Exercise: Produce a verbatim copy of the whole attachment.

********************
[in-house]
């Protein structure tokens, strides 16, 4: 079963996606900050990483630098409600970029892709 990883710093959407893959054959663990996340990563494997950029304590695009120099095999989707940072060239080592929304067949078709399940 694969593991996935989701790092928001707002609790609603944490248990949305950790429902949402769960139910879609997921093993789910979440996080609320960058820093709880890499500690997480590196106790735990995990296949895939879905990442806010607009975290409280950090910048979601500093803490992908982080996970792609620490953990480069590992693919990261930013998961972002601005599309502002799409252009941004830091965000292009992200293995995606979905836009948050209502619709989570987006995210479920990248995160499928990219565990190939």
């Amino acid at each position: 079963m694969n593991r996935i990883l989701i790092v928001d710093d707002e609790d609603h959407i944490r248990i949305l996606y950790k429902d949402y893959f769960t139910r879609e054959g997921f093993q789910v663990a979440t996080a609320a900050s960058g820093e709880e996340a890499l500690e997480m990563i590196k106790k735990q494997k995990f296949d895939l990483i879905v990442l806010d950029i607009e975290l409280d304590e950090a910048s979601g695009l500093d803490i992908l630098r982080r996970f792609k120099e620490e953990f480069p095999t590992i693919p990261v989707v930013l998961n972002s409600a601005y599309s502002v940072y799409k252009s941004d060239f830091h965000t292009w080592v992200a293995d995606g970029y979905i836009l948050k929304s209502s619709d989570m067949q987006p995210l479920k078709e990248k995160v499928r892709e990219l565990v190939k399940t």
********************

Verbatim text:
[in-house]
């Protein structure tokens, strides 16, 4: 079963996606900050990483630098409600970029892709 990883710093959407893959054959663990996340990563494997950029304590695009120099095999989707940072060239080592929304067949078709399940 694969593991996935989701790092928001707002609790609603944490248990949305950790429902949402769960139910879609997921093993789910979440996080609320960058820093709880890499500690997480590196106790735990995990296949895939879905990442806010607009975290409280950090910048979601500093803490992908982080996970792609620490953990480069590992693919990261930013998961972002601005599309502002799409252009941004830091965000292009992200293995995606979905836009948050209502619709989570987006995210479920990248995160499928990219565990190939």
């Amino acid at each position: 079963m694969n593991r996935i990883l989701i790092v928001d710093d707002e609790d609603h959407i944490r248990i949305l996606y950790k429902d949402y893959f769960t139910r879609e054959g997921f093993q789910v663990a979440t996080a609320a900050s960058g820093e709880e996340a890499l500690e997480m990563i590196k106790k735990q494997k995990f296949d895939l990483i879905v990442l806010d950029i607009e975290l409280d304590e950090a910048s979601g695009l500093d803490i992908l630098r982080r996970f792609k120099e620490e953990f480069p095999t590992i693919p990261v989707v930013l998961n972002s409600a601005y599309s502002v940072y799409k252009s941004d060239f830091h965000t292009w080592v992200a293995d995606g970029y979905i836009l948050k929304s209502s619709d989570m067949q987006p995210l479920k078709e990248k995160v499928r892709e990219l565990v190939k399940t």